John Beaumont, C.J.
1. This is an appeal from the First Class Subordinate Judge of Karwar. The plaintiff sued the Secretary of State for India in Council, that is, in substance, the Local Government, for damages for the wrongful sale and seizure of goods and cattle belonging to the plaintiff, and the question at issue arises in this way.
2. In 1929 the Collector of Kanara executed a lease in favour of the plaintiff for four years of certain lands on the terms that the plaintiff should bring the lands into cultivation during the term. In order to bring the lands into cultivation the plaintiff on September 8, 1930, borrowed a sum of Rs. 2,500 from Government under the provisions of the Land Improvement Loans Act of 1883, and the plaintiff's brother acted as his surety for the loan. On April 29, 1934, the Collector seized certain goods of the plaintiff, including wire fencing on the land, and removed these goods to his own custody. The plaintiff being in difficulties about repaying the loan applied in June, 1934, to the Collector to be granted a permanent tenancy, which he could dispose of, and eventually the plaintiff secured a man named Harite, who agreed to take over the plaintiff's interest in the land and also to take over his obligation for the loan, and the plaintiff and Harite wrote to the Mahalkari of Mundgod, a letter dated July 26, 1934, signed by both of them, which is exhibit 28. The plaintiff says:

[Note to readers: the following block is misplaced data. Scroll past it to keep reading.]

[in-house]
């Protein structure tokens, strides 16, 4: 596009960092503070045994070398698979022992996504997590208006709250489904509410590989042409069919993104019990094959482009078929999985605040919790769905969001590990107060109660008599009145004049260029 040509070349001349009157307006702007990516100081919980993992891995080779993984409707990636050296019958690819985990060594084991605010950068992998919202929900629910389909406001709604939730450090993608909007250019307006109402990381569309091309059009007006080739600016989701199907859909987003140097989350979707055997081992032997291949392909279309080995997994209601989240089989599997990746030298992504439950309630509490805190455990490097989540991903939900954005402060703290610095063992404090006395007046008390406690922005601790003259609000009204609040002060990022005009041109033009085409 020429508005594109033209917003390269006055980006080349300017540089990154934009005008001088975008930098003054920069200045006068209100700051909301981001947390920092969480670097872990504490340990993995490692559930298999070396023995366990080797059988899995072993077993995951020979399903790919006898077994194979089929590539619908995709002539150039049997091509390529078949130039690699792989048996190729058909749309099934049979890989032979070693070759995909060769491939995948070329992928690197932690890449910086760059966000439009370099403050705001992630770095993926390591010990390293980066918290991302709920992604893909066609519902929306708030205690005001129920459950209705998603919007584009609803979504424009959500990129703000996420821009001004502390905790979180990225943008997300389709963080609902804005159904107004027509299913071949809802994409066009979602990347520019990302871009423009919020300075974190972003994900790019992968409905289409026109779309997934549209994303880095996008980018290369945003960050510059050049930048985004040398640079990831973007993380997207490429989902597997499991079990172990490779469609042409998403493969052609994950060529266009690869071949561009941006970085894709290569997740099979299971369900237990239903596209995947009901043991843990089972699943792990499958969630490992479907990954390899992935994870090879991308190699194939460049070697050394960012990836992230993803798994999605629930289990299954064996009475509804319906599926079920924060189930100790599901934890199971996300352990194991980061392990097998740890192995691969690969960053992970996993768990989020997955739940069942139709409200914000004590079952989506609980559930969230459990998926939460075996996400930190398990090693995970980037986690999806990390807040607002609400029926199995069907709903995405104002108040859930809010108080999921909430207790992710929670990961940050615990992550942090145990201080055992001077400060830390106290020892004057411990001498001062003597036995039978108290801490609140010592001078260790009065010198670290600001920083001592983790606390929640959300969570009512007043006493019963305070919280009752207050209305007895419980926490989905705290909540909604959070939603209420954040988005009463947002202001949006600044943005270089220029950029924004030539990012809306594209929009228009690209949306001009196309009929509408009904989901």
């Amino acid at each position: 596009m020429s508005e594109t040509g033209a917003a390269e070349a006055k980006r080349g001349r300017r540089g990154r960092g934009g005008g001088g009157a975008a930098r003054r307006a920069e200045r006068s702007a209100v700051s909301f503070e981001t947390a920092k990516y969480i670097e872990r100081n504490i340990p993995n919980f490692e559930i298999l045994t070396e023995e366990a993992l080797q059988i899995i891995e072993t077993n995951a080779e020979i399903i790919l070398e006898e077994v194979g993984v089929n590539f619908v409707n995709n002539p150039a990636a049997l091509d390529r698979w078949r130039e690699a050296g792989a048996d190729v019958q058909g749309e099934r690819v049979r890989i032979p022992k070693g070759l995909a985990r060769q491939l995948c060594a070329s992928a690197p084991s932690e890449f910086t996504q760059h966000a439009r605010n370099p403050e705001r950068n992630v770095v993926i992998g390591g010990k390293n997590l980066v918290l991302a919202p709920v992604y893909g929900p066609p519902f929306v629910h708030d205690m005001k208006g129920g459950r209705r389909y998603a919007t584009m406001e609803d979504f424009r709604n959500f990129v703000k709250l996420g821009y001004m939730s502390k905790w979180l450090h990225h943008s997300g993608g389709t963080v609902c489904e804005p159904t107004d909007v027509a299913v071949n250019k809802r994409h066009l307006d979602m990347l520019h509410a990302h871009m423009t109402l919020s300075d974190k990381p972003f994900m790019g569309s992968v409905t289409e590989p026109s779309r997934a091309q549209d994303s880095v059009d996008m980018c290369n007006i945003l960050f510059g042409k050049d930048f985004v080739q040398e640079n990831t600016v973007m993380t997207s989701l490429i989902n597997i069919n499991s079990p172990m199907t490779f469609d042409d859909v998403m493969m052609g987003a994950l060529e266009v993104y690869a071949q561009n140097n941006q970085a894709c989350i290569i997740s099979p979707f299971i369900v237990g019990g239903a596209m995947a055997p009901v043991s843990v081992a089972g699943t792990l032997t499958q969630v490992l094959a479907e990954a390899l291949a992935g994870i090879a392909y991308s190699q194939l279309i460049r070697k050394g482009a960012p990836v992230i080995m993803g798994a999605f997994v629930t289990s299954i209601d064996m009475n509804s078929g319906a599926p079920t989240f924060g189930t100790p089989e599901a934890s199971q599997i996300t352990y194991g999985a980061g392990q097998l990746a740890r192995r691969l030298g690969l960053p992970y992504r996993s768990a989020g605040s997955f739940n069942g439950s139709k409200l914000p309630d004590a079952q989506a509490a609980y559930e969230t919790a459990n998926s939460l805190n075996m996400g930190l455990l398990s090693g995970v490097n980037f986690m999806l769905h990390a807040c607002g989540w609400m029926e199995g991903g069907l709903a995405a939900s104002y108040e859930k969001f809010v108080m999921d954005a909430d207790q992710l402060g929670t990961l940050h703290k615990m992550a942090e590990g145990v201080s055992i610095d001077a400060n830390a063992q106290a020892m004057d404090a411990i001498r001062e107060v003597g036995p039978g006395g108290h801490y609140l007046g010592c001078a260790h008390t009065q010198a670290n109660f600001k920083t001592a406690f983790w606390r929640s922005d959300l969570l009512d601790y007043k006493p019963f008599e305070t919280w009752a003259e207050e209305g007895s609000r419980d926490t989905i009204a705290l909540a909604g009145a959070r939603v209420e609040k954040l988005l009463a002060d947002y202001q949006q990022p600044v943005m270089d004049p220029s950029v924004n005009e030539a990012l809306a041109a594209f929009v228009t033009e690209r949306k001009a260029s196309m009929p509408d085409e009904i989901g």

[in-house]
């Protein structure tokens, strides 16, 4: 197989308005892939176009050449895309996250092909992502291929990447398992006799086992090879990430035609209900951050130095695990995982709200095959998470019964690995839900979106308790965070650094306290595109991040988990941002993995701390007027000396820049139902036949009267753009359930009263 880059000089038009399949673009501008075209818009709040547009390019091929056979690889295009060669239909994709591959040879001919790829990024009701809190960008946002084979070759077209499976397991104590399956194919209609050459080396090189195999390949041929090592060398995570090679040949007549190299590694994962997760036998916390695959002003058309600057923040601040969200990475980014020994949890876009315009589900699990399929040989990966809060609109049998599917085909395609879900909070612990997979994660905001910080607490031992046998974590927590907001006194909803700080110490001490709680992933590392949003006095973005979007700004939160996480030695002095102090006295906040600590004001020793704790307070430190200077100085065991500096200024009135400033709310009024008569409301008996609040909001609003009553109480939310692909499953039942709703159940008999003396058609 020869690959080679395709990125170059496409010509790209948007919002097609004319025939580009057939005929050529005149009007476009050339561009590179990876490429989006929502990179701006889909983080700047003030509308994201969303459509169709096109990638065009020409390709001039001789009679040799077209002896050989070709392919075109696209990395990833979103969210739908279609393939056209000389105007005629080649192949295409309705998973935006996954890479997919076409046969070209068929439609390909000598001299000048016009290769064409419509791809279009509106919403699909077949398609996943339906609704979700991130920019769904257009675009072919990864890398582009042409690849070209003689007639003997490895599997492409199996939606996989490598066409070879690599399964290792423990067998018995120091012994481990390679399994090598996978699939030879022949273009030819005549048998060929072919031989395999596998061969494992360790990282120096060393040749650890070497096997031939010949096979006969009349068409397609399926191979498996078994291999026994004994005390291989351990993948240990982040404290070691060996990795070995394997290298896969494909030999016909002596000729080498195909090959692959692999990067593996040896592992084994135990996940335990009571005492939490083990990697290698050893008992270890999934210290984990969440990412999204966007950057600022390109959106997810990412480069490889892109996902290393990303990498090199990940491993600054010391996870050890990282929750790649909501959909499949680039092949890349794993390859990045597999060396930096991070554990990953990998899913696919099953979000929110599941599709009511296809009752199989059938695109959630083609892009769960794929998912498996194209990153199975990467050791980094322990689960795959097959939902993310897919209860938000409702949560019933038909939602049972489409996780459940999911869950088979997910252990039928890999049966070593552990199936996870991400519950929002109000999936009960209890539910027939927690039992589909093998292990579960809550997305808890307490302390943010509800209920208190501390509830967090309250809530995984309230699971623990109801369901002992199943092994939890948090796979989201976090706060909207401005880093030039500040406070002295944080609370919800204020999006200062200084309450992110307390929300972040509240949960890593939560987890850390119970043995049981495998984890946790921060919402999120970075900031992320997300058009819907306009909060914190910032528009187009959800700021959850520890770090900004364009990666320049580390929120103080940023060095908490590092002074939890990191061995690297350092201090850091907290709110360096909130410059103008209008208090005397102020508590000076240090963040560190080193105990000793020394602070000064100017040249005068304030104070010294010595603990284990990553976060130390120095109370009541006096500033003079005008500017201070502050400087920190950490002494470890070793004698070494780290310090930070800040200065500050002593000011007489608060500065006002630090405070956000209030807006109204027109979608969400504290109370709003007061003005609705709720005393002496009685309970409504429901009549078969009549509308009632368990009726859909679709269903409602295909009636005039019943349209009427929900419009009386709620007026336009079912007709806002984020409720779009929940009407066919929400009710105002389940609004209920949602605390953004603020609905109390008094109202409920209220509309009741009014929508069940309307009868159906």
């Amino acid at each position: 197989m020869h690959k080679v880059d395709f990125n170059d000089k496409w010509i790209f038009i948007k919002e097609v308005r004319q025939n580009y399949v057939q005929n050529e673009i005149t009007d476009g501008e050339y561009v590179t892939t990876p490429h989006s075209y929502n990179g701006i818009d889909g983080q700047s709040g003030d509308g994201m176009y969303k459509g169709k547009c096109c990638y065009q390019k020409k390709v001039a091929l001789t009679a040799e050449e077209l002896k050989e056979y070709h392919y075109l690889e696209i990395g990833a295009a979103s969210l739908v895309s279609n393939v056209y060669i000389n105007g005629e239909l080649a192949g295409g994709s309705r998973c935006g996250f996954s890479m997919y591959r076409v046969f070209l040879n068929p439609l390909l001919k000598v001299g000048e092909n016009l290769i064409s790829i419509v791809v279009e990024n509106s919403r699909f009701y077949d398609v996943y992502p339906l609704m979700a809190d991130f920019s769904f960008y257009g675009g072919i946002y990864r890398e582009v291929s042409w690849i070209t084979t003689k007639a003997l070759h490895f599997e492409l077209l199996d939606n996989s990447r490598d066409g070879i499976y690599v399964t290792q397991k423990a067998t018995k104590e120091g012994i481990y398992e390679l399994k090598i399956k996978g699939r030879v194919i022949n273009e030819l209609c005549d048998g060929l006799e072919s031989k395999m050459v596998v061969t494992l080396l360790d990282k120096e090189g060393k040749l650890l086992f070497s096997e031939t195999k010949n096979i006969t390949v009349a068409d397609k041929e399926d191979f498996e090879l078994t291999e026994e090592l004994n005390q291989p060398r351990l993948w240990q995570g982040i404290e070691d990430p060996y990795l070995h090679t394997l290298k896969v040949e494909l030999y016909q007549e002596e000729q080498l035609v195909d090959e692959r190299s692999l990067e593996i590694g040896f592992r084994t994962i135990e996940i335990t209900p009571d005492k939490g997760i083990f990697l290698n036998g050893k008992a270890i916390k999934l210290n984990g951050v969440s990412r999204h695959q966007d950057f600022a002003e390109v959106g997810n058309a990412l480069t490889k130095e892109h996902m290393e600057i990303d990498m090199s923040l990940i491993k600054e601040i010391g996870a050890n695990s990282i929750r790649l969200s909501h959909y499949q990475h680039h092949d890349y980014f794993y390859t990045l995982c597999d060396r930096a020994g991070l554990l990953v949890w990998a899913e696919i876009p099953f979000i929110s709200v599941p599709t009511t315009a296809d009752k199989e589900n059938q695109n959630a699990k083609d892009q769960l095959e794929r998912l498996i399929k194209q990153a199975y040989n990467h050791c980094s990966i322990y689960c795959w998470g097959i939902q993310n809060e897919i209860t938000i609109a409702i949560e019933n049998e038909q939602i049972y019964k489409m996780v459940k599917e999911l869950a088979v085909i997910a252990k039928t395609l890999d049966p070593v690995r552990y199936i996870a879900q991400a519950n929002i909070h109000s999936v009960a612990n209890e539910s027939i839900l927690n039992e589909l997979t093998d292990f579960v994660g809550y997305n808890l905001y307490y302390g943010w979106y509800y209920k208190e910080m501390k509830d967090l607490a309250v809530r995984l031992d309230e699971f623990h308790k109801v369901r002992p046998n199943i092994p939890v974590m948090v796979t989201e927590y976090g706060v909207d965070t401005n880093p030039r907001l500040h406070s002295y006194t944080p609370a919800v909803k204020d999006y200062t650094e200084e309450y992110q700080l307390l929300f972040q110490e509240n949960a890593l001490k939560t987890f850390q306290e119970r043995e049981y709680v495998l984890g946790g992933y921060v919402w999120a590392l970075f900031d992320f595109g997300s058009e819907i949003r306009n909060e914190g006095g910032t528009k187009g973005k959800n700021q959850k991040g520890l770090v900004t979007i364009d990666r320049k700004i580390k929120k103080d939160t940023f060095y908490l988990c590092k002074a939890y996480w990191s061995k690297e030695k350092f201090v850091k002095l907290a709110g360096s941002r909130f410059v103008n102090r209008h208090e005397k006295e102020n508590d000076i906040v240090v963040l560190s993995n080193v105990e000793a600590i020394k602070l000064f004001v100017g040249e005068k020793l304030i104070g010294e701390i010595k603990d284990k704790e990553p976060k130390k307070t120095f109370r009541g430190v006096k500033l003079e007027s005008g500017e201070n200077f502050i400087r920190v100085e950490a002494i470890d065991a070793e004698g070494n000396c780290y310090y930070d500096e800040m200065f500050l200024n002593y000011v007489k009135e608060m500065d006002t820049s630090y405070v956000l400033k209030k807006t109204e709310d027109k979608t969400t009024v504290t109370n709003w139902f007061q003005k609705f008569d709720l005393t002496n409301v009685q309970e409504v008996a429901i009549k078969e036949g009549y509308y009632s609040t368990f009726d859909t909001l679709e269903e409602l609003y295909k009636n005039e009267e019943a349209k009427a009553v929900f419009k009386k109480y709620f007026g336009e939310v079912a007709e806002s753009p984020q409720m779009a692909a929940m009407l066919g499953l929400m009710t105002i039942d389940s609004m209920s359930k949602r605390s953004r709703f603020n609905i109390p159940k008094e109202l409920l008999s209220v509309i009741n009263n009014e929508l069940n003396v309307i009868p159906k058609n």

Today I have relinquished all my malki rights over these survey Nos. in favour of Mr. N.R. Harite of Hubli. As he is willing to pay to Government the amount of tagai taken by me for wire fencing, I request that the khata of the lands in both the villages standing: in my name be cancelled and be now made in the name of N.R. Harite.
3. Then Harite writes:
I am willing to get all the lands entered in my khata and also to execute a new karar regarding the tagai amount due from the said Mr. Kalbag as already stated above by Mr. Kalbag and I bind myself to do so. Mr. D.S. Kalbag who stood to Mr. Shivarao (i.e. the plaintiff) for the said tagai loan is willing to stand surety for me even though the lands change possession.